Nearly 80 percent of drivers expressed significant anger, aggression or road rage behind the wheel at least once in the past year, according to a new study released by the AAA Foundation for Traffic Safety.
The most alarming findings suggest that approximately eight million U.S. drivers engaged in extreme examples of road rage, including purposefully ramming another vehicle or getting out of the car to confront another driver.
“Inconsiderate driving, bad traffic and the daily stresses of life can transform minor frustrations into dangerous road rage,” said Jurek Grabowski, director of research for the AAA Foundation for Traffic Safety.
“Far too many drivers are losing themselves in the heat of the moment and lashing out in ways that could turn deadly.”
A significant number of U.S. drivers reported engaging in angry and aggressive behaviors over the past year, according to the study’s estimates:
- Purposefully tailgating: 51 per cent (104 million drivers)
- Yelling at another driver: 47 per cent (95 million drivers)
- Honking to show annoyance or anger: 45 per cent (91 million drivers)
- Making angry gestures: 33 per cent (67 million drivers)
- Trying to block another vehicle from changing lanes: 24 per cent (49 million drivers)
- Cutting off another vehicle on purpose: 12 per cent (24 million drivers)
- Getting out of the vehicle to confront another driver: 4 per cent (7.6 million drivers)
- Bumping or ramming another vehicle on purpose: 3 per cent (5.7 million drivers)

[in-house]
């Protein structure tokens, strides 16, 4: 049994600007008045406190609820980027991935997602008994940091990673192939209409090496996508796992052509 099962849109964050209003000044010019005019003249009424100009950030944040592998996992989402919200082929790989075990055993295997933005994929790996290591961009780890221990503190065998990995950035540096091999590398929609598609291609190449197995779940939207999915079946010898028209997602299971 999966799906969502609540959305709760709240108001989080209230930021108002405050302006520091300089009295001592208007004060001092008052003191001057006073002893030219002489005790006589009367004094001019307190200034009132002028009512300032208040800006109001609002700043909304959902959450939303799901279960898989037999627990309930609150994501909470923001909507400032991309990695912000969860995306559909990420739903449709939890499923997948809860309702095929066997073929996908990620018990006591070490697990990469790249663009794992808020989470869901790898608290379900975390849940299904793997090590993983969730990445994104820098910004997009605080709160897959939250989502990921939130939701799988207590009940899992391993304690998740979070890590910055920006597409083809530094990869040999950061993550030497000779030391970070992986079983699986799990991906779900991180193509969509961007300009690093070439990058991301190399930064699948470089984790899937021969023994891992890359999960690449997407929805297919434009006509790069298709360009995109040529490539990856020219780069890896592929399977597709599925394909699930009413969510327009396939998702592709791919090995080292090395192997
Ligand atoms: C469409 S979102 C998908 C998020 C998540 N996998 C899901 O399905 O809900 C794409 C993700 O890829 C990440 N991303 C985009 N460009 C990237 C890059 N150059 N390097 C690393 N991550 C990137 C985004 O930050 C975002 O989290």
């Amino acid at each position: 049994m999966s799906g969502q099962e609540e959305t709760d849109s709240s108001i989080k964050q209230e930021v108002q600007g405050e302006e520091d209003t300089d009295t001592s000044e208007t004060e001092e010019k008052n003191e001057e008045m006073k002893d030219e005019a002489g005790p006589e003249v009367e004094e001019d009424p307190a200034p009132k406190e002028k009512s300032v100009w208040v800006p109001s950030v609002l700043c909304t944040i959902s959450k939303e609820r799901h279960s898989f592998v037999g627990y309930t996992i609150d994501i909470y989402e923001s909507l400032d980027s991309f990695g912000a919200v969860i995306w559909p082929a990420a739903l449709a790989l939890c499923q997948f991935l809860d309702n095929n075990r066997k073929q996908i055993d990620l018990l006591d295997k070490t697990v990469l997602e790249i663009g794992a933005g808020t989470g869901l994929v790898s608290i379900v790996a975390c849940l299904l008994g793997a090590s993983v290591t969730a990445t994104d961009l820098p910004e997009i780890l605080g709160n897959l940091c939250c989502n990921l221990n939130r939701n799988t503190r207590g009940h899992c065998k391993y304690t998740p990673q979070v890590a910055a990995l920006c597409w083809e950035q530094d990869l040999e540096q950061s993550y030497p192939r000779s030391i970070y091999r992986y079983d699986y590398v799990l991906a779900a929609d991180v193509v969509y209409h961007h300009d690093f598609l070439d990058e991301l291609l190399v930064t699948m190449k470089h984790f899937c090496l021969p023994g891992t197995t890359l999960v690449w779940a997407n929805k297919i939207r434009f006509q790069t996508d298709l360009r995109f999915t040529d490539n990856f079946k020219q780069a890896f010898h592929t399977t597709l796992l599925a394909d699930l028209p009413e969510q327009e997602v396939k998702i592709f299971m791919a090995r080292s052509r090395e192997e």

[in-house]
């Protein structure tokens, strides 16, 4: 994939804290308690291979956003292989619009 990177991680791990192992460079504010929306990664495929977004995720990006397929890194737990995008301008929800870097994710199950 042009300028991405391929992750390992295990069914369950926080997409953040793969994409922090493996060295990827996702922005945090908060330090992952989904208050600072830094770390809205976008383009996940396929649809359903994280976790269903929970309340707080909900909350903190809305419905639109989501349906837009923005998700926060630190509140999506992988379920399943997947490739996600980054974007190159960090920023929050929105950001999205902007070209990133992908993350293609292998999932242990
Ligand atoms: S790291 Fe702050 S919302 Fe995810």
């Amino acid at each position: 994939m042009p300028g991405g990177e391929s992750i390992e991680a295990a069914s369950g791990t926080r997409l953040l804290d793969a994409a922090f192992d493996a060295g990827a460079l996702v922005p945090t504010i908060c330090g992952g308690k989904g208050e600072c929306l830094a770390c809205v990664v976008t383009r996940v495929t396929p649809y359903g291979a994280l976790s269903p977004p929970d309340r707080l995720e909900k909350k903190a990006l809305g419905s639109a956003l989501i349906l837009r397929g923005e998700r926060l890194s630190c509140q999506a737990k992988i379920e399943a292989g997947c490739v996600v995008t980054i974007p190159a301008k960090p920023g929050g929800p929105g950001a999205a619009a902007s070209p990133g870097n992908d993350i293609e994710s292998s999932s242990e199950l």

Nearly 2 in 3 drivers believe that aggressive driving is a bigger problem today than three years ago, while nine out of ten believe aggressive drivers are a serious threat to their personal safety.
Aggressive driving and road rage varied considerably among drivers. Male and younger drivers ages 19-39 were significantly more likely to engage in aggressive behaviors. For example, male drivers were more than three times as likely as female drivers to have gotten out of a vehicle to confront another driver or rammed another vehicle on purpose.
“It’s completely normal for drivers to experience anger behind the wheel, but we must not let our emotions lead to destructive choices,” said Jake Nelson, AAA’s director of Traffic Safety Advocacy and Research. “Don’t risk escalating a frustrating situation because you never know what the other driver might do. Maintain a cool head, and focus on reaching your destination safely.”
AAA offered these tips to help prevent road rage:
- Don’t Offend: Never cause another driver to change their speed or direction. That means not forcing another driver to use their brakes, or turn the steering wheel in response to something you have done.
- Be Tolerant and Forgiving: The other driver may just be having a really bad day. Assume that it’s not personal.
- Do Not Respond: Avoid eye contact, don’t make gestures, maintain space around your vehicle and contact 9-1-1 if needed.
The research report is available on the AAA Foundation’s website and is part of the annual Traffic Safety Culture Index, which identifies attitudes and behaviors related to driver safety.